When acquiring real property with your spouse, you have probably heard of a tenancy by the entirety. Tenancy by the entirety is the most common way of owning property in New York. What is tenancy by the entirety? It is the default property ownership regime when a husband and wife purchase real property together at the same time in New York.
Different Property Ownership Regimes in New York
To truly understand what tenancy by the entirety is, you must also know the other forms of property ownership in New York. You can own property by sole ownership, tenancy-in-common, joint tenancy with rights of survivorship, and tenancy by the entirety. Sole ownership exists when there is only one person who owns the property. Tenancy-in-common, joint tenancy with rights of survivorship, and tenancy by the entirety are all forms of co-ownership.
Tenancy-in-common is the default regime among co-owners who are not married to each other. When property is granted to two or more persons and the deed is silent regarding what type of co-ownership exists, the property is co-owned as tenants-in-common, except when the grantees are husband and wife.
Under tenancy-in-common, each co-owner has an individual undivided interest over the entire property. It is an individual interest because the co-owner can sell his interest to a third person, or if the co-owner dies, his interest passes on to the heirs or to the beneficiaries in the will under probate proceedings. It is an undivided interest because each co-owner is entitled to full use and control over the property, and one co-owner, alone, cannot make the decision to sell or divide the property. If one co-owner would like to sell the property and the other co-owners do not agree, the remedy of the co-owner is to file a lawsuit for partition.
Joint Tenancy with Rights of Survivorship
Joint tenancy with rights of survivorship is similar to tenancy by the entirety due to its rights of survivorship. In order to create a joint tenancy with rights of survivorship among co-owners, it must be explicitly stated in the deed. Otherwise, it will be presumed to be owned as tenants-in-common.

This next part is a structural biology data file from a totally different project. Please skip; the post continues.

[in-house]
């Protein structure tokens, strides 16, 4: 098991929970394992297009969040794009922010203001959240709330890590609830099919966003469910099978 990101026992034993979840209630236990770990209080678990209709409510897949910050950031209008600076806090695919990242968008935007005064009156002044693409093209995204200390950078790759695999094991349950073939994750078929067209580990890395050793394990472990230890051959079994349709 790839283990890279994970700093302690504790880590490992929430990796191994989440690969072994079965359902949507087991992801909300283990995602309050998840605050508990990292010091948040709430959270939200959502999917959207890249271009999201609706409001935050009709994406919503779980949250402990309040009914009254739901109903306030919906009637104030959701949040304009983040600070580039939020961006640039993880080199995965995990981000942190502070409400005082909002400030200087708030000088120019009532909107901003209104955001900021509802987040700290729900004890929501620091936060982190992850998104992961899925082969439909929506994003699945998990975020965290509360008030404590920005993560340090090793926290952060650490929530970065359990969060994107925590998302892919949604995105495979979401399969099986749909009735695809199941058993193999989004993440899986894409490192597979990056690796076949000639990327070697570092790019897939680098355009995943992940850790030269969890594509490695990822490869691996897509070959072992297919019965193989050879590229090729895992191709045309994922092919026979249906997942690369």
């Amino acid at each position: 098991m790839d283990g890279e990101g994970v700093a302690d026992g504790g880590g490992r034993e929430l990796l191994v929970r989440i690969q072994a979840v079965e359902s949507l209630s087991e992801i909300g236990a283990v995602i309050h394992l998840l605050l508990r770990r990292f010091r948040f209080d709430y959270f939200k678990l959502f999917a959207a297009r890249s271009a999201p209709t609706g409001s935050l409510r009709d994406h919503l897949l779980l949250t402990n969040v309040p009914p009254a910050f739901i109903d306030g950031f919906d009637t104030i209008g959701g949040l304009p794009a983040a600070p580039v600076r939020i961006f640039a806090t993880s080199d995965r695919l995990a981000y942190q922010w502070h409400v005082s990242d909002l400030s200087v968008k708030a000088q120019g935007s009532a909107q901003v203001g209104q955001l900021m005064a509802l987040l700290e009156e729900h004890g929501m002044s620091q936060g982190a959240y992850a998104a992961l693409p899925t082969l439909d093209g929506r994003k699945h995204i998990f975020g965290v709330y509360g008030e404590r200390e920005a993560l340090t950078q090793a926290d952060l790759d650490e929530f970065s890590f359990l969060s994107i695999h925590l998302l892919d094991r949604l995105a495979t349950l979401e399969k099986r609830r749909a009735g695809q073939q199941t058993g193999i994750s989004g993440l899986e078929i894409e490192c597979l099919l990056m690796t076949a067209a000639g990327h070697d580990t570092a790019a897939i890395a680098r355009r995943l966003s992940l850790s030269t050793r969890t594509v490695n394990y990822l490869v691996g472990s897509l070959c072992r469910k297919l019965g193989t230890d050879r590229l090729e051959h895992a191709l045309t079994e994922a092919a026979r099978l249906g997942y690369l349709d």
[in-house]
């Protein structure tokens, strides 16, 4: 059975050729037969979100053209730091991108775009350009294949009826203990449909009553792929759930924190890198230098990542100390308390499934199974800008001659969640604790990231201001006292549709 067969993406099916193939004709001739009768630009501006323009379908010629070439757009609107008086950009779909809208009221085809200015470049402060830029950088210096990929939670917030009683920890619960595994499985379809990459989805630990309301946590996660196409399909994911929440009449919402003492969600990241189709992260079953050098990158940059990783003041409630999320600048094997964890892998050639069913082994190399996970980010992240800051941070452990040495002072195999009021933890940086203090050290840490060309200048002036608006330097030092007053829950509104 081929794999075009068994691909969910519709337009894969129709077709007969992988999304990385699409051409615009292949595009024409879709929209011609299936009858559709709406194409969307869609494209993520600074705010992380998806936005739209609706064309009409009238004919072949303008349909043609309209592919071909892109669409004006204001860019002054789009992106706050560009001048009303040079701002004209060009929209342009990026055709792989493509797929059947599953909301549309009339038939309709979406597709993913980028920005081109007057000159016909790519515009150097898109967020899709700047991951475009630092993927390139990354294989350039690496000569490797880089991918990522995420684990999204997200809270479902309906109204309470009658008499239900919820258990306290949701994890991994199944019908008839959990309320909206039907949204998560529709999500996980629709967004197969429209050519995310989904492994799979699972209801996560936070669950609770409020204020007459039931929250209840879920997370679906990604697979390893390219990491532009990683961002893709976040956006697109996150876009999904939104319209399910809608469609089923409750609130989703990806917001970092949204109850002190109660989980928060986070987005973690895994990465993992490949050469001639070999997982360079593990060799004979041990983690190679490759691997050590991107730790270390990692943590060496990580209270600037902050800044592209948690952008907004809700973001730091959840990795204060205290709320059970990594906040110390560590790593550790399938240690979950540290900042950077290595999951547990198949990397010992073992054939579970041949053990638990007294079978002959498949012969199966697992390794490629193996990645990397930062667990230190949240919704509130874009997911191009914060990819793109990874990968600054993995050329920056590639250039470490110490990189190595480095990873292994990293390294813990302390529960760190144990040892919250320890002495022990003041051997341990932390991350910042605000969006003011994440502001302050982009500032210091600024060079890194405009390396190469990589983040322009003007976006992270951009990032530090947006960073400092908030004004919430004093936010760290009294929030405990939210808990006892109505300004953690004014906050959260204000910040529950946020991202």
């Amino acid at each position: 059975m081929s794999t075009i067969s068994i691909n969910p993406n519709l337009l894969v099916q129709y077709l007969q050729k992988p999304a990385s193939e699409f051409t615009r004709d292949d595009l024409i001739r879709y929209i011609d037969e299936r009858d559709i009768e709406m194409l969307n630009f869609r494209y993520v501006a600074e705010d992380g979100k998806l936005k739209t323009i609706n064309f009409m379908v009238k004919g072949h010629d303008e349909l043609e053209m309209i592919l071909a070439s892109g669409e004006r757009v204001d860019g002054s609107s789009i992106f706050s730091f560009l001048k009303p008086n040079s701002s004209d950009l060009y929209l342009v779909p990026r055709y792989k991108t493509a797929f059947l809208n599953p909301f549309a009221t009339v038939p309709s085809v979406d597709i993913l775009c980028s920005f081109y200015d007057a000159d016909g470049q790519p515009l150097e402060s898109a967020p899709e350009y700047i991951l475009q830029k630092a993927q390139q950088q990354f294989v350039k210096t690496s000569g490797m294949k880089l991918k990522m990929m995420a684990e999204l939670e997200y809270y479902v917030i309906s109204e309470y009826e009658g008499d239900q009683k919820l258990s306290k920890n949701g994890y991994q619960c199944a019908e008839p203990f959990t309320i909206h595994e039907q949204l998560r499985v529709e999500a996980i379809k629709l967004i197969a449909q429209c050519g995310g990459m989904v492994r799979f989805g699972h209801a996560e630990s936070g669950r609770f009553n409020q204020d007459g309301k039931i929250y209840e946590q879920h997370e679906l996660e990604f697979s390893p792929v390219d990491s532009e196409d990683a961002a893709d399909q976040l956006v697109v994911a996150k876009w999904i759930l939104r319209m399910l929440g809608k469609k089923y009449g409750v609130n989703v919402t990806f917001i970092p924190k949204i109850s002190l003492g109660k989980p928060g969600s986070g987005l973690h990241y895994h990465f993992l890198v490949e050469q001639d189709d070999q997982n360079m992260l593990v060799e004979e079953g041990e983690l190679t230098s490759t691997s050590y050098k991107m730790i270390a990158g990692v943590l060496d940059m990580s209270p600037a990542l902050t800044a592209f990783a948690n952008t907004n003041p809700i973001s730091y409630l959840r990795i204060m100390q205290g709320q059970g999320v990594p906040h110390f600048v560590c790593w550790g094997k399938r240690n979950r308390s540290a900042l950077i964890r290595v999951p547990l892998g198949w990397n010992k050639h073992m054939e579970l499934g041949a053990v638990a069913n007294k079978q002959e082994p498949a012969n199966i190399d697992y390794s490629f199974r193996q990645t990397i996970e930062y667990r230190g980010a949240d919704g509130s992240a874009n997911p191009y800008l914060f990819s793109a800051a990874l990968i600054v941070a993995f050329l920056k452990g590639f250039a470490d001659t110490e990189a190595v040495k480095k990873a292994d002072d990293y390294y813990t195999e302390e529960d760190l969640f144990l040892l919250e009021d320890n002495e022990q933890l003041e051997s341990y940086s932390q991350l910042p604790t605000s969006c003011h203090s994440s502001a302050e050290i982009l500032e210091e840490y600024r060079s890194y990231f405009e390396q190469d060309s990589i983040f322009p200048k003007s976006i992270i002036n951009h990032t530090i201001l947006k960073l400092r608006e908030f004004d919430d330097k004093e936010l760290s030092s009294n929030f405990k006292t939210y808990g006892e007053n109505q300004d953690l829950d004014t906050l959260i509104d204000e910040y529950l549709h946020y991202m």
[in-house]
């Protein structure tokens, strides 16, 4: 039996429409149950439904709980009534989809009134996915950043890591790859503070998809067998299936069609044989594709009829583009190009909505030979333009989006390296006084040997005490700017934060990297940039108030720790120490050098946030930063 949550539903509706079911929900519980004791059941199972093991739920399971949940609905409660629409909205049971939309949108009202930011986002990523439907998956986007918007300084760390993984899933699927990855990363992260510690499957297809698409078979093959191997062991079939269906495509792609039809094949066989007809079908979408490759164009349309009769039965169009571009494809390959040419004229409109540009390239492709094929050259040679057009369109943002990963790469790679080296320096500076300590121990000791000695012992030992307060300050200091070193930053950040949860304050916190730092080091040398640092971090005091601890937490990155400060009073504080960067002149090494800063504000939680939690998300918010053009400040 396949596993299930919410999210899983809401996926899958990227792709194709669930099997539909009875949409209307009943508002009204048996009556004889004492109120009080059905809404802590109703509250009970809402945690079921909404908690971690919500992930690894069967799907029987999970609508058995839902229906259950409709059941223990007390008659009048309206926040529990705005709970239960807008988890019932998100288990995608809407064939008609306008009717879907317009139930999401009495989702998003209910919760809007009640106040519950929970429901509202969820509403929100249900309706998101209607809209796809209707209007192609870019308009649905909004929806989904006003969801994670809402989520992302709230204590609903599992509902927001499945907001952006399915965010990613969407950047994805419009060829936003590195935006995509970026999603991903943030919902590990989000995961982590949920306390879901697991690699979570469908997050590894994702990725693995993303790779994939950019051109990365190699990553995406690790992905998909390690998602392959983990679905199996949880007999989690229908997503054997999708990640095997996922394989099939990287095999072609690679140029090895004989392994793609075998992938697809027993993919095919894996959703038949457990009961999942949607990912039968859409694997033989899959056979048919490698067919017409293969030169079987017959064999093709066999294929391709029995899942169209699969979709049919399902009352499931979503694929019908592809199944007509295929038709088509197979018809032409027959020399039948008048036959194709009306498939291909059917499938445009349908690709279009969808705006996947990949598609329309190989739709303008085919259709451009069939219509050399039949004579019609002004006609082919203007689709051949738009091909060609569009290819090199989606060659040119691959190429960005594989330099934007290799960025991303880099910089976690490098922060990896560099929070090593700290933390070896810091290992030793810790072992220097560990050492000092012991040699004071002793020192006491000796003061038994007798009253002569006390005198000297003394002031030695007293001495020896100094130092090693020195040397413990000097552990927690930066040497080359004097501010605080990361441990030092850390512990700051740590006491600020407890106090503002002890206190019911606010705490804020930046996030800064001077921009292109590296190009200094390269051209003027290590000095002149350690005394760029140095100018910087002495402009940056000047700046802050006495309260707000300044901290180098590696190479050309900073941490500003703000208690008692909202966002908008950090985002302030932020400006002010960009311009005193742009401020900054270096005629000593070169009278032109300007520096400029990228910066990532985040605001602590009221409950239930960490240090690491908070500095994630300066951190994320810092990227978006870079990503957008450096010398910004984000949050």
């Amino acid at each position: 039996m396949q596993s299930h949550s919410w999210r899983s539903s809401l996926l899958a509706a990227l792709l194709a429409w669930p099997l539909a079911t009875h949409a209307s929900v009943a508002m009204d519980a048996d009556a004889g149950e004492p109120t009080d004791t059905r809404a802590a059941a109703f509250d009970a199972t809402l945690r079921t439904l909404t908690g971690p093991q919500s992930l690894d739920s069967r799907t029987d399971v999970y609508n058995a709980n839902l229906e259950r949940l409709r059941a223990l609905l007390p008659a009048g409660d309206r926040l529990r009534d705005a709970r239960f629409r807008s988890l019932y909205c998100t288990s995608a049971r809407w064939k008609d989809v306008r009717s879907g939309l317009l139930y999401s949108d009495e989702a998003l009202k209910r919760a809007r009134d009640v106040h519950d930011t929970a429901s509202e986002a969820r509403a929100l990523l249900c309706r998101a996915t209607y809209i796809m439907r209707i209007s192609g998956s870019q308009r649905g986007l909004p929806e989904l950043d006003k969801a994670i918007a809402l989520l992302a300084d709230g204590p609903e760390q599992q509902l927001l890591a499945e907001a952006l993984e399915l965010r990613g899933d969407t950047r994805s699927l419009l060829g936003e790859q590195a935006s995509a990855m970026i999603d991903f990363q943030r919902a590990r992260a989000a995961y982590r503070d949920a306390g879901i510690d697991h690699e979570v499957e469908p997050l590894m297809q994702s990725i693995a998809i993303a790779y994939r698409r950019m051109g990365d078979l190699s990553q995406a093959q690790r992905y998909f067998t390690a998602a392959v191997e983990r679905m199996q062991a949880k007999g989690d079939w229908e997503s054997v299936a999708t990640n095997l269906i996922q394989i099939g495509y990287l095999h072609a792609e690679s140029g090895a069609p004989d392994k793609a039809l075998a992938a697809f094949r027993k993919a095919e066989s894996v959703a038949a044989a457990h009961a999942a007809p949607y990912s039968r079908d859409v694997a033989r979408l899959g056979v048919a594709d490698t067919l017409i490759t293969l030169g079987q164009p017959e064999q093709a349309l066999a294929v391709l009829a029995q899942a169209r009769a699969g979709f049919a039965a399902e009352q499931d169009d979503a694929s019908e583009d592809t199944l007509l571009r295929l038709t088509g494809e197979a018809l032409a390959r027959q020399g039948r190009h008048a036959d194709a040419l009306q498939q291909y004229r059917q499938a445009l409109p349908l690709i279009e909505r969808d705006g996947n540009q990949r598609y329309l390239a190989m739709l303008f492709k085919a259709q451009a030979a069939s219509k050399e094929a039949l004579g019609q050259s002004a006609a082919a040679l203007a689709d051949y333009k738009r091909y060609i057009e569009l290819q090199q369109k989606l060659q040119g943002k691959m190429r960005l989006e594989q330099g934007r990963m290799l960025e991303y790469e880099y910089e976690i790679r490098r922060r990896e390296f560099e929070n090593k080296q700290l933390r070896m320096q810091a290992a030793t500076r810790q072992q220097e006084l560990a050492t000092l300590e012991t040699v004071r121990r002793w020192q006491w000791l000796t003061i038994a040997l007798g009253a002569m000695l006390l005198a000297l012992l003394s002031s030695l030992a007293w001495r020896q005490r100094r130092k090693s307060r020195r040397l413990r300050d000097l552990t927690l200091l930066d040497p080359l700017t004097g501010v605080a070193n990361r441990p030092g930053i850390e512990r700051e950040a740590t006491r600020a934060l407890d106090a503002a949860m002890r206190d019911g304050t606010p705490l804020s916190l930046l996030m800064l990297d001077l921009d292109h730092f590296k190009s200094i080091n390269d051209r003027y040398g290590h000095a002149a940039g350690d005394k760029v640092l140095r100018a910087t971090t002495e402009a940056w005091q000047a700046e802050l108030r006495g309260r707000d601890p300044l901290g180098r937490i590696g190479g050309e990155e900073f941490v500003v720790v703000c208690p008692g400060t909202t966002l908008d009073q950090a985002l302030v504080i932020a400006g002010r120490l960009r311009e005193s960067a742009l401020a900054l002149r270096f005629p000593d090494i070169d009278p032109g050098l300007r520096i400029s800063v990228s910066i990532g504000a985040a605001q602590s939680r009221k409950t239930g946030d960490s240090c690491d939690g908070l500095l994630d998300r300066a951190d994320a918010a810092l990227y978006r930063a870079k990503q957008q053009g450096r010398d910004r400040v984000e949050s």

In a joint tenancy with rights of survivorship, when a joint tenant dies, the property does not pass on to his heirs or beneficiaries in the will. The deceased joint tenant’s interest automatically passes to the remaining joint tenants upon the former’s death. When the last joint tenant dies, it then passes to the last joint tenant’s heirs or beneficiaries. Thus, the property does not pass through probate when a joint tenant dies, unless he is the last joint tenant.
Unlike in tenancy by the entirety, a joint tenant can sell his interest over the property without the consent of the others, unilaterally severing the joint tenancy with rights of survivorship and converting it into tenancy-in-common. In both tenancy-in-common and joint tenancy with rights of survivorship, there is no creditor protection and creditors of a tenant-in-common or joint tenant can place a lien on the property, affecting the other co-owners.
Tenancy by the Entirety
What is tenancy by the entirety? Tenancy by the entirety is the default regime when a husband and a wife acquire the property together. Unfortunately, this regime at the moment is not available to same-sex couples. There is, however, a pending bill before Congress that seeks to change references in statutes from husband and wife to spouse.
Similar to joint tenancy with rights of survivorship, the death of a husband or wife automatically passes his or her interest to the other. The property does not pass through probate until the last spouse dies. Unlike in joint tenancy with rights of survivorship, a husband or wife cannot sell his interest to the property without the consent of the other, and a lien cannot be placed on the husband or wife’s interest on the property by their individual creditors. Tenancy by the entirety, unlike tenancy-in-common and joint tenancy with rights of survivorship, enjoy creditor protection from the individual separate debts of either husband or wife.
For example, John and Jennifer are friends who decided to purchase a Manhattan apartment together, each contributing 50% to the $350,000 sale price. Apparently, John had a credit card debt of $40,000 which he could not pay. The credit card company placed a lien on the Manhattan apartment for John’s debt and filed a partition proceeding to compel the sale of the apartment to use the proceeds to pay for John’s debt. Jennifer objected, claiming that the credit card company could not force the sale without her consent. Is Jennifer’s position correct? No. Properties owned under tenancy-in-common or joint tenancy with rights of survivorship are not protected from creditors. A creditor can place a lien on the property and force the sale of the property through a partition proceeding in order to use the proceeds to pay for a tenant’s debts. In this case, if the Manhattan apartment is sold for $350,000, $40,000 will go to the credit card company, $135,000 will go to John, and $175,000 will go to Jennifer.